'Nathan Bridges Dune' on a Martian Mountain
A rippled linear dune of dark Martian sand, "Nathan Bridges Dune," dominates this full-circle panorama from the Mast Camera (Mastcam) of NASA's Curiosity Mars rover. This dune was one research stop of the rover mission's campaign to investigate active Martian dunes.
The feature was informally named in 2017 in memory of Nathan Bridges (1966-2017), a planetary scientist who was a leader of the Curiosity team's dune campaign.
The scene combines 112 images taken with Mastcam's left-eye camera on Feb. 5, 2017, during the 1,601st Martian day, or sol, of Curiosity's work on Mars. The panorama has been white-balanced so that colors of the rock and sand materials resemble how they would appear under daytime lighting conditions on Earth. The center is toward east-southeast and both ends are toward west-northwest. The dark butte on the horizon in the left half is "Ireson Hill." Upper Mount Sharp is on the horizon in the center.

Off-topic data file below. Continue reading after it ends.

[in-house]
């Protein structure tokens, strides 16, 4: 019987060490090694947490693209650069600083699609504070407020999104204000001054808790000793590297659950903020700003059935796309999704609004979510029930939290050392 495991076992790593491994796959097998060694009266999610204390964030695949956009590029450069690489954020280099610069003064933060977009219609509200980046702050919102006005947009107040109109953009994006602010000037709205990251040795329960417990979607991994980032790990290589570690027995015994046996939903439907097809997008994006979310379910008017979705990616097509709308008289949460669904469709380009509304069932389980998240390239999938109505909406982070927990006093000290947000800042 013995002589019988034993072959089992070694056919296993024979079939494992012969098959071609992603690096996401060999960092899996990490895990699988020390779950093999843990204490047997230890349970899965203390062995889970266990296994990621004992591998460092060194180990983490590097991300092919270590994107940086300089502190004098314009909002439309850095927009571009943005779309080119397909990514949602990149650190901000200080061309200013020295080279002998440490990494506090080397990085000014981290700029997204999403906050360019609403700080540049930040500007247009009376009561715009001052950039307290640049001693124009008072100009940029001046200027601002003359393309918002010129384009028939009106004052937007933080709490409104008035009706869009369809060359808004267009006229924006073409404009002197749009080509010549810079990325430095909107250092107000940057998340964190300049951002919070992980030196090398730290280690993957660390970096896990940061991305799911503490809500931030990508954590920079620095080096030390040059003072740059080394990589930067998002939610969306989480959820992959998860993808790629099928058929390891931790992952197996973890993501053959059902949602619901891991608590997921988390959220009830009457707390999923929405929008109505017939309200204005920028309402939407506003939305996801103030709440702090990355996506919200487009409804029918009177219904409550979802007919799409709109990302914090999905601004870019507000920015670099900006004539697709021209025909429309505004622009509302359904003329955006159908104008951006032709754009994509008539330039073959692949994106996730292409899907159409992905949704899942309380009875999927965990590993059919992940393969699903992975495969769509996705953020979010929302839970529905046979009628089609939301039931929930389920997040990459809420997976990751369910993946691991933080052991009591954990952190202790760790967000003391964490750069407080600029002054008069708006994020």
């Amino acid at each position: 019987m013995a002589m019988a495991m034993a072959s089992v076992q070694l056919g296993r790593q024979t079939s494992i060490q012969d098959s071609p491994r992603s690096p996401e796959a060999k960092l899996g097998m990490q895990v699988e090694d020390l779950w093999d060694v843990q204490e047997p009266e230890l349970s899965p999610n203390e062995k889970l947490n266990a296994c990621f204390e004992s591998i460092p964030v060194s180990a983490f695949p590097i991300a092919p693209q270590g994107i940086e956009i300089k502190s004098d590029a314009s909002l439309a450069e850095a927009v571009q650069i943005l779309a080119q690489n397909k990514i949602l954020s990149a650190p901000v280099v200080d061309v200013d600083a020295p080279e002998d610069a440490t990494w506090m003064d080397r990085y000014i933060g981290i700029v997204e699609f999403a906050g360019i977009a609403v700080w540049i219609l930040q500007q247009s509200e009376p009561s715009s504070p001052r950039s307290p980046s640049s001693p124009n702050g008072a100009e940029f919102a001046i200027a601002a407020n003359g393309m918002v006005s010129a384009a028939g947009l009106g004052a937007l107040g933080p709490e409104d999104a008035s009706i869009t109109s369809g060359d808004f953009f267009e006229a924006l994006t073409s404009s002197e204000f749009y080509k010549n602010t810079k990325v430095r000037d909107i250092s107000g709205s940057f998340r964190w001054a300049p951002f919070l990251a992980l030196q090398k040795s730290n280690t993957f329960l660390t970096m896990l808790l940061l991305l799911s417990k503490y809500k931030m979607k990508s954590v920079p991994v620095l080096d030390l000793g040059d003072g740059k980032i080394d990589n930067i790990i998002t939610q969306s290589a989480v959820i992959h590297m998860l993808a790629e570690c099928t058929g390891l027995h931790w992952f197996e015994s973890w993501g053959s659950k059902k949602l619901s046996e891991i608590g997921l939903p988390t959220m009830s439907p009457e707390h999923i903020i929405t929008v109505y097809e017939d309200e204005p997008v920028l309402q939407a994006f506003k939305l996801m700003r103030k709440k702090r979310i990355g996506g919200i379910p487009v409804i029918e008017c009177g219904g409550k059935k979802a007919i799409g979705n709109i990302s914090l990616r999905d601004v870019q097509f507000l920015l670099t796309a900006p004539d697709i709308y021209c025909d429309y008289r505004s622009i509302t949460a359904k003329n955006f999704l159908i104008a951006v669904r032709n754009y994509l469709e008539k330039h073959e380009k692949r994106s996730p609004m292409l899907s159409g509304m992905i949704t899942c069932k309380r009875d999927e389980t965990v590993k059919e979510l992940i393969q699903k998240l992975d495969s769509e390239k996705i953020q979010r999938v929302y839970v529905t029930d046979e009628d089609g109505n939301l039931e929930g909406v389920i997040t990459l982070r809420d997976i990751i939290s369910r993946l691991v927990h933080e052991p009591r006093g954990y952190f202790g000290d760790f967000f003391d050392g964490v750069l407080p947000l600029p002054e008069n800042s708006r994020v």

Figure 1 is an annotated version with scale bars, in meters, indicating dimensions at three locations in the scene. On the left, one scale bar refers to features at the top of the butte about 138 feet (42 meters) from the camera and, below that, another refers to features in an outcrop about 82 feet (25 meters) from the camera. On the right, the scale information refers to features at a mesa about one-third of a mile (550 meters) away.
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Malin Space Science Systems, San Diego, built and operates the Mastcam. NASA's Jet Propulsion Laboratory, a division of the Caltech in Pasadena, California, manages the Mars Science Laboratory Project for NASA's Science Mission Directorate, Washington. JPL designed and built the project's Curiosity rover.